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First Footage from the Phantom Flex4K: High-Speed Cinematography for Real-World Production

6/19/2013 9:30 AM Eastern

Sometimes a journey can be as intriguing as its destination, so come along with me on a quest to discover the remarkable features of Vision Research’s Phantom Flex4K high-speed digital camera while it is still under development.

Still from the video “Let me know when you see Fire”

Although the Phantom Flex4K was previewed at the recent NAB Show, where it received a Best of Show Black Diamond Award from this publication and a Mario Award from TV Technology magazine, this groundbreaking high-speed 4K camera won’t be officially released until IBC in September. Vision Research expects that it will begin shipping by October.

But you don’t have to wait until then to get to know the camera. Just as you can follow most members of our community online, you can follow the camera’s development on Facebook and Twitter.

Although only a few pre-release models have seen the light of day, you can see why so many digital cinematographers are excited about the Phantom Flex4K by watching some test footage shot by cinematographer Greg Wilson and director Brendan Bellomo called “Let me know when you see Fire.”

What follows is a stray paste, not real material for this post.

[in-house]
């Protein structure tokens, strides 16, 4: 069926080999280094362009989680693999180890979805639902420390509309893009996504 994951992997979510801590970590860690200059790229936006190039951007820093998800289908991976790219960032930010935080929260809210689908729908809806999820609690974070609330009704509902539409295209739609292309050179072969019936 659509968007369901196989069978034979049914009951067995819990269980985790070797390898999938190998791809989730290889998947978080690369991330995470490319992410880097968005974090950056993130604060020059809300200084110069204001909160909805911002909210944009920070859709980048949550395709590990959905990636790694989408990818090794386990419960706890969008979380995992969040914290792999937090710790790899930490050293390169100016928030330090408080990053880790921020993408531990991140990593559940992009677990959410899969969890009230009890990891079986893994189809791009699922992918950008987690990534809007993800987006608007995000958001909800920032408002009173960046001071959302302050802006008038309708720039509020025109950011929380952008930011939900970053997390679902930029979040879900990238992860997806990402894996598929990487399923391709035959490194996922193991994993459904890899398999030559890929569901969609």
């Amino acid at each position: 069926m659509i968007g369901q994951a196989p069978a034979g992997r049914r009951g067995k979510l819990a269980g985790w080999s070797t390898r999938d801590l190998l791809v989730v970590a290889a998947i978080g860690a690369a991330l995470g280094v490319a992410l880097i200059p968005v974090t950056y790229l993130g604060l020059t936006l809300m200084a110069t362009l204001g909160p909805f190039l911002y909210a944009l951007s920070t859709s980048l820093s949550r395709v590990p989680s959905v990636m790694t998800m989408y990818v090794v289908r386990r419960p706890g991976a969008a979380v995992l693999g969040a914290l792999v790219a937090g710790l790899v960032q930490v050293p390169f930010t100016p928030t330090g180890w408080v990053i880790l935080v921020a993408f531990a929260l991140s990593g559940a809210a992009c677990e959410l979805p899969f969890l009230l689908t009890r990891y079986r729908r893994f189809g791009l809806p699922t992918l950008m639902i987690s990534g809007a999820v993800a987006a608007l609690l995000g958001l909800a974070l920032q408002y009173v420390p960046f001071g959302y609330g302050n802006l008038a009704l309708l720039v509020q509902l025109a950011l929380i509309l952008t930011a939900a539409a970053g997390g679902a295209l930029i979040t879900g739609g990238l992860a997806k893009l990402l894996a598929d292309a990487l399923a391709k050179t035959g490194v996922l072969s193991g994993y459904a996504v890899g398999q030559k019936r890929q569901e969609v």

Go ahead and look. I’ll wait.



Wilson and Bellomo shot this incredible short film with an alpha version of the Phantom Flex4K. When you see the frames at about 1:05—of a fireman unleashing a blast of water recorded at 1,000 fps—you will know why this camera has created such a stir. Although the film is streamed at 1080 on the web site, you’ll be able to see it in 4K at upcoming camera demonstrations on both coasts. More on this film in just a bit.

Vision Research’s Phantom Flex4K

For more than 60 years, Vision Research and its parent organization, Photographic Analysis Company, have been designing high-speed film and digital cameras. While their early offerings were intended for military and industrial applications, there was so much interest in slow-motion effects among the mainstream production community that the company brought out the Phantom HD camera in 2007 to meet the demand.

“Not only did we hope to find a lucrative market, but it was also exciting for the engineers who work here,” says Toni Lucatorto, cinema product manager at Vision Research. “The problem was that many of our early-generation cameras had to be controlled through a computer on the set, which made them somewhat cumbersome to operate.”